The U.S.-Japanese trade relationship has given us examples of both types of devaluation over the last decade. Japan imports a substantial amount of products from Oceanic countries like New Zealand and Australia. Over the last year, the Japanese yen fell against the currencies of both the U.S. dollar and Oceanic currencies, meaning that Japan could not replace more expensive U.S. products with relatively cheaper products from New Zealand or Australia. On the other hand, the U.S. dollar strengthened against both the yen and the Australian dollar between 2013 and 2014. This relative advantage was one of the drivers of the 2014 Japan-Australia Economic Partnership Agreement which, along with the relative cost of U.S. beef, led to the decline of almost a fifth of U.S. beef exports to Japan during this period.

Global Growth

In its April forecasts for global growth, the International Monetary Fund (IMF) reduced its growth expectations for 2022 from 4.4% to 3.6%. While the IMF projections decreased emerging market growth by far more than advanced economy growth, this was driven by large forecast declines in the Russian economy. Of the U.S.’s top agricultural export destinations, Canada, China, and ASEAN nations saw smaller declines, while Japan, Europe, and Mexico saw larger ones.

Changes in growth expectations will likely not impact all nations equally. The figure below shows how each country spends an additional dollar on food, sorted by per capita income. The wealthiest nations spend upwards of 70% of an additional dollar on beverages, food away from home, and high-end consumer-oriented goods like cheese and beef. On the other hand, the poorest nations spend the plurality of an extra dollar on grains. During times of strain, individuals in emerging economies might conserve calories by spending a greater share of their food budget on grains and less on proteins, while individuals in wealthier nations have more slack.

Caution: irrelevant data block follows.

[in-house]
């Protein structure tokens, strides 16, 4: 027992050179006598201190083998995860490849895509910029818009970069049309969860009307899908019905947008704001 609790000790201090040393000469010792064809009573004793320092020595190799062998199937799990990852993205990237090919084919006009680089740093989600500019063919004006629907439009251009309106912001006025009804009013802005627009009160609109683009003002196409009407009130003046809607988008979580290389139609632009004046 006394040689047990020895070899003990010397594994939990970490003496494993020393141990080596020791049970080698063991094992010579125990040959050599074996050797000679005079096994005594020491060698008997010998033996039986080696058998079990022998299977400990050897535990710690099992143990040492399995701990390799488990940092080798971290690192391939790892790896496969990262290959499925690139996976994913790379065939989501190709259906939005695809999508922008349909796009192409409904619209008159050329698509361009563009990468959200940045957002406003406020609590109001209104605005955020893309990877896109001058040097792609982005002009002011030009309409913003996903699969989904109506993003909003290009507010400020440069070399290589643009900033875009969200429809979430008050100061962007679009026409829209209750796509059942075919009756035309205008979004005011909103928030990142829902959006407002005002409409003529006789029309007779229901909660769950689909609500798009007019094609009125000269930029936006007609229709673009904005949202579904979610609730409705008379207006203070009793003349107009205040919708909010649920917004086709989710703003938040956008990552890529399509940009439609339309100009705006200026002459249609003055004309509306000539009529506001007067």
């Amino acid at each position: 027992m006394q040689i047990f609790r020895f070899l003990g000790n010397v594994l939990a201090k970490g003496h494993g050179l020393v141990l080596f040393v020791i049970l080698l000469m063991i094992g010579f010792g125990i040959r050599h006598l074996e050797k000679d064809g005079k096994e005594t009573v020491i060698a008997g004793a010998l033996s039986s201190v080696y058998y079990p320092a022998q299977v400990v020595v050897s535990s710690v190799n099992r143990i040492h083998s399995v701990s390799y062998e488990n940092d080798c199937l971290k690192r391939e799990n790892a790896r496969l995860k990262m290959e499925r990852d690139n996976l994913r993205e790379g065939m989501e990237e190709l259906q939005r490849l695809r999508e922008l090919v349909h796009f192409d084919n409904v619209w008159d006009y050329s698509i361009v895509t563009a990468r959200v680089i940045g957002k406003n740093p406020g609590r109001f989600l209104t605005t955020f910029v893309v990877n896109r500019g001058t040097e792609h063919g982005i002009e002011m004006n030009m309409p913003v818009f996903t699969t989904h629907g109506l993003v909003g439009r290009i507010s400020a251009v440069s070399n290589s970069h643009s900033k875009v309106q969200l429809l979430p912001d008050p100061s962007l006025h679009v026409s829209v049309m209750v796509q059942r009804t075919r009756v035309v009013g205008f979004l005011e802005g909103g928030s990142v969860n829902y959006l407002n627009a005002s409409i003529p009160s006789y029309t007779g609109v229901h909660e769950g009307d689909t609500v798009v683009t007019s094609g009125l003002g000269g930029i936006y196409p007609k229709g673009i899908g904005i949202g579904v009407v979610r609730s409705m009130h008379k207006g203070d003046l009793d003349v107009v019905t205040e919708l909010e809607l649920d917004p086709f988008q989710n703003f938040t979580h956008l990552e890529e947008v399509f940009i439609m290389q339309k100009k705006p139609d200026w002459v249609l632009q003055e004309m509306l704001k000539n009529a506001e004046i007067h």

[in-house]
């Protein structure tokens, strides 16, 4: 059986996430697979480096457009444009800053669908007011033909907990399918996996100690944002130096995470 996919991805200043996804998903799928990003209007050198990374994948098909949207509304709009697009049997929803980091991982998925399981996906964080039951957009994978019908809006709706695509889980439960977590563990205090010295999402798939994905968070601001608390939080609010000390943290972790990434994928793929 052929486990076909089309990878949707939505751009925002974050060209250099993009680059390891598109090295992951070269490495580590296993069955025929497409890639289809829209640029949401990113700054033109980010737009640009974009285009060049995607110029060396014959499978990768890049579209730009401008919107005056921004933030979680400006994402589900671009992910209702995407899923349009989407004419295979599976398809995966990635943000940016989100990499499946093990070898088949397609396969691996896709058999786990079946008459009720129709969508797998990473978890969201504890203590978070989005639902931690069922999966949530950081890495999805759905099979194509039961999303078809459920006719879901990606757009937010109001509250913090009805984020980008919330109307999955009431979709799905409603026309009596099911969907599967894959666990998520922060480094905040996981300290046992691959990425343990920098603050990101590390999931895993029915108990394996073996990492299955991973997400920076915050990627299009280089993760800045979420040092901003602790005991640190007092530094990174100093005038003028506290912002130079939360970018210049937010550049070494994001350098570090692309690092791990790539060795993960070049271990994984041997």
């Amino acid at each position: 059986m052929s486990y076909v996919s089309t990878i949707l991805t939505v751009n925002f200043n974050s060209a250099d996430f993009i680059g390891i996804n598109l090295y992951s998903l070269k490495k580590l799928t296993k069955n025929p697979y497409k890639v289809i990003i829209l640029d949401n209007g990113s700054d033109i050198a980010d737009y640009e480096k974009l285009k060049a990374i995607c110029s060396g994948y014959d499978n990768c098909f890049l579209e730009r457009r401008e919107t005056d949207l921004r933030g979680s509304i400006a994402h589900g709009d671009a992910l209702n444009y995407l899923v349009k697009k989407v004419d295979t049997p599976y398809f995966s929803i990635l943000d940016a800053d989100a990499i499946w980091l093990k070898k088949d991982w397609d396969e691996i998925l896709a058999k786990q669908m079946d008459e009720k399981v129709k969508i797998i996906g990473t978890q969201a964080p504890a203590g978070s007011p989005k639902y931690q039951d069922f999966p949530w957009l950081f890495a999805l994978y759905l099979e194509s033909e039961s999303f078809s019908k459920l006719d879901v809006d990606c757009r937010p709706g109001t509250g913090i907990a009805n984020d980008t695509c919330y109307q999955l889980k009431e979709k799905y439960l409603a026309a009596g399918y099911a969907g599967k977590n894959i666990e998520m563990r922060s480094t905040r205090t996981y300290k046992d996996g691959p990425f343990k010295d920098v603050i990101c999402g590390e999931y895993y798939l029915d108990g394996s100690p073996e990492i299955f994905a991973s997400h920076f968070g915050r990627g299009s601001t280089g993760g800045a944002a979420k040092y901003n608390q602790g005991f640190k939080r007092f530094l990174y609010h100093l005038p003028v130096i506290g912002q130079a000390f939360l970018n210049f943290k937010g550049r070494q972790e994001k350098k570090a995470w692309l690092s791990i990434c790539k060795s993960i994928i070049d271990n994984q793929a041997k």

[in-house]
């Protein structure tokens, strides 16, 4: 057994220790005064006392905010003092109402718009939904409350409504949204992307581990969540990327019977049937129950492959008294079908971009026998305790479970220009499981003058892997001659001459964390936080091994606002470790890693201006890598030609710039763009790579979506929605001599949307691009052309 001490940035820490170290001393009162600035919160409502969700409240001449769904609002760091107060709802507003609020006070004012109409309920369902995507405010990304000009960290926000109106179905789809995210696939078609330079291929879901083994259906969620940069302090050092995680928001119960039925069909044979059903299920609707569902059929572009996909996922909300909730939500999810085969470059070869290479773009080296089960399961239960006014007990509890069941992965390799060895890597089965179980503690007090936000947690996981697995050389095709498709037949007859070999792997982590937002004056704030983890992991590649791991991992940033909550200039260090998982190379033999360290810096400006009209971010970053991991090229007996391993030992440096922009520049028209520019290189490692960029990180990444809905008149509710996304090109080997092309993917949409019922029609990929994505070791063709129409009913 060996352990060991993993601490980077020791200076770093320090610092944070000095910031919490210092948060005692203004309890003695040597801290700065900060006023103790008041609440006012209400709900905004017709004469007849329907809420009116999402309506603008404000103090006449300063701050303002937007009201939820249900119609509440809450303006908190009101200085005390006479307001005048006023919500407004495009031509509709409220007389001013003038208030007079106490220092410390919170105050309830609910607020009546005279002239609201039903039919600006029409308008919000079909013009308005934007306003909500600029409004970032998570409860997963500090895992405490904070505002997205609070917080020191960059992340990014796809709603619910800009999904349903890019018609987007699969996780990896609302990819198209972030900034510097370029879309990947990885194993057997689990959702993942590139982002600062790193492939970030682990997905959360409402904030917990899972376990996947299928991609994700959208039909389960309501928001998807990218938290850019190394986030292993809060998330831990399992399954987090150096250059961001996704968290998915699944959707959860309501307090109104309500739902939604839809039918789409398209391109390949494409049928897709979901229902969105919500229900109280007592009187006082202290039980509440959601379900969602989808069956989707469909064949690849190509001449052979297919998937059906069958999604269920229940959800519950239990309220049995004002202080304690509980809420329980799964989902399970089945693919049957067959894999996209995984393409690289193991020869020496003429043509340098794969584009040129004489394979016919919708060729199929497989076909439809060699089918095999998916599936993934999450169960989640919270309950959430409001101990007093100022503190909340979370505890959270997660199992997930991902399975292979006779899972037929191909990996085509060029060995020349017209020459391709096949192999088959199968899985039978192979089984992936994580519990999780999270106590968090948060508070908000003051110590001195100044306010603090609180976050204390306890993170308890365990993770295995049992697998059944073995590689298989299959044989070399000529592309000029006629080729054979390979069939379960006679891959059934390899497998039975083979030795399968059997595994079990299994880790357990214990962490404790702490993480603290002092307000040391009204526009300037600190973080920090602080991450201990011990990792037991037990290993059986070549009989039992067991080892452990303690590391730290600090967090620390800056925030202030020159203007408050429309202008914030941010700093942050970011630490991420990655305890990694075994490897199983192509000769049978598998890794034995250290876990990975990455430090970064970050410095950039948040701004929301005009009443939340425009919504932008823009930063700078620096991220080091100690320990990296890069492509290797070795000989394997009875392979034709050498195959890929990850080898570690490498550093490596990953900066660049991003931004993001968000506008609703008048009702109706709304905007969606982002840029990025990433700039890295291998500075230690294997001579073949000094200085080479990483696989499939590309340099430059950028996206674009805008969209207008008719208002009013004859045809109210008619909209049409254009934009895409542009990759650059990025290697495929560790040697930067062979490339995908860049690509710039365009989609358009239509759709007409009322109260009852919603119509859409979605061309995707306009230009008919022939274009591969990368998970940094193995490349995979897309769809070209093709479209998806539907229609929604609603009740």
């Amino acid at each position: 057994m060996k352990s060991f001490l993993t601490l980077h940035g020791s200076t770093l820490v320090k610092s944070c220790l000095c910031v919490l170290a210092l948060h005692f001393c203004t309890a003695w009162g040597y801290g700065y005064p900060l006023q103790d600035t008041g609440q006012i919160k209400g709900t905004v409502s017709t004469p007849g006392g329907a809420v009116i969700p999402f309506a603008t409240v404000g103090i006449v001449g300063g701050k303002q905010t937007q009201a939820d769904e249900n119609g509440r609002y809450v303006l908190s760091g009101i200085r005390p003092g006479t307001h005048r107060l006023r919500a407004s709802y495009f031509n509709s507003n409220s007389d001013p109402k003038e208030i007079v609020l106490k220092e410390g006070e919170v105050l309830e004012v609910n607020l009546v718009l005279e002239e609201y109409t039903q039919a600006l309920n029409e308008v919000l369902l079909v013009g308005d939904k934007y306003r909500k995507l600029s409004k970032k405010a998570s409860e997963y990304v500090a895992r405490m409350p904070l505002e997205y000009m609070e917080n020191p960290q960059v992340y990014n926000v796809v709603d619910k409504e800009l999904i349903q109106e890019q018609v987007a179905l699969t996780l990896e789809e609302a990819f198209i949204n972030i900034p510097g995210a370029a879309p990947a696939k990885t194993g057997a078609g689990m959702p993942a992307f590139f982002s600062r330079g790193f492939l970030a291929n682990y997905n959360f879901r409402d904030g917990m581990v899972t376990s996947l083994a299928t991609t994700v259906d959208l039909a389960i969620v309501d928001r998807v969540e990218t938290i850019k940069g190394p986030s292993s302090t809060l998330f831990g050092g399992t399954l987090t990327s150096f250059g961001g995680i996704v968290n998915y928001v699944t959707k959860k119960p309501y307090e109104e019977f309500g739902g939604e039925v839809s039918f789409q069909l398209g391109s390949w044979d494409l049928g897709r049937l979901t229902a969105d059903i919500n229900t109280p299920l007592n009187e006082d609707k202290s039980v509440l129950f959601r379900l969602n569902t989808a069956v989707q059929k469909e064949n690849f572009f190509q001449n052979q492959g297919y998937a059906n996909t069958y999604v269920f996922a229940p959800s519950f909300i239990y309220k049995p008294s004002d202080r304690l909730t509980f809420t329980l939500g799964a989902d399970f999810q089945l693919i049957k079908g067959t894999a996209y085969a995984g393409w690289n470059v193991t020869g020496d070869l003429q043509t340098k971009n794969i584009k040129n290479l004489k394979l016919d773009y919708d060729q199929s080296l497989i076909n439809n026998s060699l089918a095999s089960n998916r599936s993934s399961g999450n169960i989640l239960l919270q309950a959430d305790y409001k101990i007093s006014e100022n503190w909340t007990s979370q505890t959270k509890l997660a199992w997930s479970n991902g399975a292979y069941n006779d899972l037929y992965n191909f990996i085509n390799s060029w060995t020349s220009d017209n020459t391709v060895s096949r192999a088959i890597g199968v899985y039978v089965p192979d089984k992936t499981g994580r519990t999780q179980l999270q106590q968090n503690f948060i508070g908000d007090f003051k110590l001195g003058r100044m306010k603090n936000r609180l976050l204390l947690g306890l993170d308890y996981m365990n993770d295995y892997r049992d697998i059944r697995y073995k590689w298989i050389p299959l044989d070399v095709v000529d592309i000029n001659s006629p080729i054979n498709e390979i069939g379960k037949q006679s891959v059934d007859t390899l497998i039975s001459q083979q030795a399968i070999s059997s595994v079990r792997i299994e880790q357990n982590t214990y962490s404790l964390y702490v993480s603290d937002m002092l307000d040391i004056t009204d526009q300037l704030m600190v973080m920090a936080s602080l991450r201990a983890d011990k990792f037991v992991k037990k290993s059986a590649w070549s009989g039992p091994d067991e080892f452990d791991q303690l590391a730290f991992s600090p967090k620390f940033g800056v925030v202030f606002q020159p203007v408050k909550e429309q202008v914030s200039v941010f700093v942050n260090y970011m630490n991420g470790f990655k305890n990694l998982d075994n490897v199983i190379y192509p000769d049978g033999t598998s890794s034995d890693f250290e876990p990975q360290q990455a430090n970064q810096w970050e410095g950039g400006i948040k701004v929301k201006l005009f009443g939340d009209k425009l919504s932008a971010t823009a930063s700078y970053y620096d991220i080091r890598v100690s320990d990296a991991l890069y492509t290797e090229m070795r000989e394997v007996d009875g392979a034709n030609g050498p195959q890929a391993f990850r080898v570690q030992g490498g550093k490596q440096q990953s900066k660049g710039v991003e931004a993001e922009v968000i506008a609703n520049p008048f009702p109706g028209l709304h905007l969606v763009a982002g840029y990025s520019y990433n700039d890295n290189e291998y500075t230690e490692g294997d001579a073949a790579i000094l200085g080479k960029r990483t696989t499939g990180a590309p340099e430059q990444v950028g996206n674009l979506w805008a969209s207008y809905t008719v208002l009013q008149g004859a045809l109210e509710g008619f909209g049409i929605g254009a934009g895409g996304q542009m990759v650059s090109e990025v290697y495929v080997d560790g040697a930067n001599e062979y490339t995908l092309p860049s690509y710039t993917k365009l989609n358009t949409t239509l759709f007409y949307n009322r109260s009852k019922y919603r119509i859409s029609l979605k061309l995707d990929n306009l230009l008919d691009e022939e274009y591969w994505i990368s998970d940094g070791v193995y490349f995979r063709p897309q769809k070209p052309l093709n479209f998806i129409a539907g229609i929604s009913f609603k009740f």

As we wrote in the spring 2022 issue of The Feed, American consumers often don’t change their food buying habits in response to price changes; rising prices (or falling incomes) have a muted impact on total consumption in wealthy nations. This is less true in the developing world, where rising costs or falling incomes can have a much more significant impact. For example, one 2014 USDA study found that in India, a 10% rise in the price of beef was associated with a roughly 5% decline in total consumption, compared to only a 1.5% decline for U.S. consumers. In other words, while wealthy economies may see a negligible impact on imports because of rising costs, developing nations are more likely to change consumption patterns for most commodities. That said, consumers in low-income countries will still have inelastic demand for staple goods like rice or wheat, continuing to stock up on those important calorie sources.

How Consumers Spend an Additional Dollar on Food Depends on Their Incomes

American exports are likely to be a critical source of support for many countries this year. The rising dollar and slowing growth will be headwinds, but context matters. Slower growth and weaker currencies might not have a significant impact on agricultural consumption in advanced economies, but those wealthier nations could seek alternative sources if exchange rates create an opportunity. Meanwhile, developing economies are more likely to respond to slow growth or weak currencies, although proteins and consumer-oriented goods are more at risk than staple goods. Knowing the products and players for each partnership can help explain the potential risks of a given relationship. Exports are likely to remain a critical source of support for America’s farmers and ranchers, but understanding the dynamics of global trade can help some of the headwinds we are likely to see in the coming years.